A two-year budget deal stuck by Congress and signed by President Barack Obama late last month is not likely to alleviate the pressure on R&D accounts in the coming years.
“Without a ramp to a reasonable future force structure that you could take us down in a graceful way, we were going to have a big problem in the first few years,” Kendall said of the budget. “Essentially, we’re having less of a problem, but still a big problem in those years. And we don’t know where we’re going, which compounds the problem.”
Under the compromise budget passed by Congress and signed by President Barack Obama in late December, DoD spending is capped at about $498 billion in 2014, $29 billion less than DoD requested, but $21 billion above the original sequester cap. In 2015, DoD spending is capped at $521 billion, more than $9 billion above the previous $512 billion cap.
DoD plans to submit the 2015 budget plan that it prepared for the sequester budget and buy back items with the restored funding.
“We know what the bottom looks like; the money that’s coming back, we’re buying it back,” Gen. Martin Dempsey, chairman of the Joint Chiefs of Staff, said during a Dec. 19 briefing at the Pentagon. “We’ll buy it up to the level we can buy it and there will still be a delta. The work is done.”
Each service will still likely face a $7 billion to $8 billion cut in 2014, Jim McAleese, a defense contracting and budget expert who runs McAleese and Associates, a Virginia-based consulting firm, said in a note to clients. Of the money restored, it is fair to assume 70 percent of the restored funding will go toward readiness and operations and maintenance while the remaining 30 percent will be put toward modernization.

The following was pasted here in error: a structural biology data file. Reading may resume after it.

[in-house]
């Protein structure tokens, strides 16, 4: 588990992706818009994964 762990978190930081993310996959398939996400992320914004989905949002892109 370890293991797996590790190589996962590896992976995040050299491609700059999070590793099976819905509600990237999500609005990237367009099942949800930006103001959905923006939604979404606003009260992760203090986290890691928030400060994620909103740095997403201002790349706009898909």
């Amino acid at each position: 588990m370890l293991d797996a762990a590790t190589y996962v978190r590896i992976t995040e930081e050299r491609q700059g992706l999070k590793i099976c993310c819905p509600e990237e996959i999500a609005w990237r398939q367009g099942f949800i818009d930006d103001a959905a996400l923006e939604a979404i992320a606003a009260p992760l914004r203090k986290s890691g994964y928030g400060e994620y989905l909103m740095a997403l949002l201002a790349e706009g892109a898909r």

McAleese noted that the 2015 spending cut is still $42 billion below planned levels, lowering DoD’s purchasing power.
“We are still going to be in an environment … with an enormous amount of uncertainty about … what [DoD] is going to look like long term,” Kendall said. “Without that, it’s very hard for us to get on the path to a future generation, future posture for the department that we understand and we’re sure we can get to and execute.”
If DoD is forced to retain force structure, research and development and procurement will bear the greatest burden of the spending cuts.
“The money has to come from somewhere,” Kendall said. “It tends to come from partly readiness and partly investment accounts, modernization and R&D and procurement.”
As DoD’s research-and-development funding falls, Kendall has encouraged defense executives to continue company-funded projects. The reaction from defense firms has been mixed with some executives and surrogates arguing DoD should pay up if it wants the projects done.
“We’re in a cyclical downturn right now; it will end and then there will be an upturn,” Kendall said. “The people who are prepared with products that we need or have done the technology [development] to get ready to build the products that we will need will be much better positioned when that upturn occurs.”
Kendall for months has been pressing industry executives not to abandon these internal projects and said bailing on these efforts would be a mistake.
“I think it’s very much a function of whether the leadership of the corporation involved is thinking long term or short term,” he said. “If you’re only thinking about your quarterly report, which unfortunately our system tends to encourage people to do, you’re not going to think about this.”